'Science on Wheels' Program Rolls Through Local Schools
Published September 2010
What would happen if you put Bill Nye the Science Guy on the Magic School Bus?
That’s akin to what educators at the UC College of Medicine, in collaboration with Cincinnati Public Schools (CPS) and Cincinnati Children’s Hospital Medical Center, are doing with this month’s launch of "Science on Wheels”—a fully equipped mobile lab that allows grade school students hands-on experimentation to complement their classroom instruction.
"Our hope is to encourage science at an early age, to help students understand that science can be fun ... that it’s more than just book knowledge,” says College of Medicine Director of Student Affairs Lathel Bryant, who is spearheading the program.
The 30- foot mobile unit mimics the standard laboratory, with wet and dry areas, microscopes and safety equipment to accommodate 24 CPS students in fourth and fifth grades. The instructors are graduate students, or researchers, from science-related UC departments.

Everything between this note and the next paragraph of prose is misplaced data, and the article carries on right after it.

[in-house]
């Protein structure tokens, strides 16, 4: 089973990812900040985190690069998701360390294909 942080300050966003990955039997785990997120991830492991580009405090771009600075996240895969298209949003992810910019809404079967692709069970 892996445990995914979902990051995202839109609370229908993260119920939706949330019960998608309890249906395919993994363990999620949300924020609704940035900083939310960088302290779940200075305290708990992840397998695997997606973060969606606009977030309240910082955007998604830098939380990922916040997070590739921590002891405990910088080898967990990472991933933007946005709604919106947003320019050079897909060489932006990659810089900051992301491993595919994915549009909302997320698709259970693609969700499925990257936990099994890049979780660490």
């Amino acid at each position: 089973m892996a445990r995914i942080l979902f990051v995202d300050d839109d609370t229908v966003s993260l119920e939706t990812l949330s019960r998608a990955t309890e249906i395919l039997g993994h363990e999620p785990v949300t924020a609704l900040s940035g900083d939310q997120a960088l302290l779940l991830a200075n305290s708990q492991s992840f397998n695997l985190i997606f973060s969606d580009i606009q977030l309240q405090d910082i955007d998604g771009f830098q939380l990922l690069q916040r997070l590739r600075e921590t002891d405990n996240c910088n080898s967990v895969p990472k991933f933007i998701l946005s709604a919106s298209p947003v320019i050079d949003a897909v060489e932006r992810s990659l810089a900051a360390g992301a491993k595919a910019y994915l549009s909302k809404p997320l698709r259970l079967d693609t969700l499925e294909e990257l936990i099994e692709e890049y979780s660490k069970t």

"The plan is to visit a school at least one day a week,” says Bryant, who manages a grant from the Howard Hughes Medical Institute that funds the majority of the $82,000 it took to convert the vehicle. Cincinnati Children’s contributed about $7,000, he says, and CPS provides drivers for each site visit.
The learning modules are designed to complement classroom instruction and pique the students’ interest; for instance, the pilot group looked at how acid rain affects black worms and how they survive in a changing environment.
Students will also get to correlate what they learn about the digestive system when they go into the mobile lab and study real human stomachs.
"Most schools don’t have labs of this level, or the resources that we have, to present the students with real-world experiences,” says Bryant. "Our goal is to increase the number of visits and to include other grade levels.”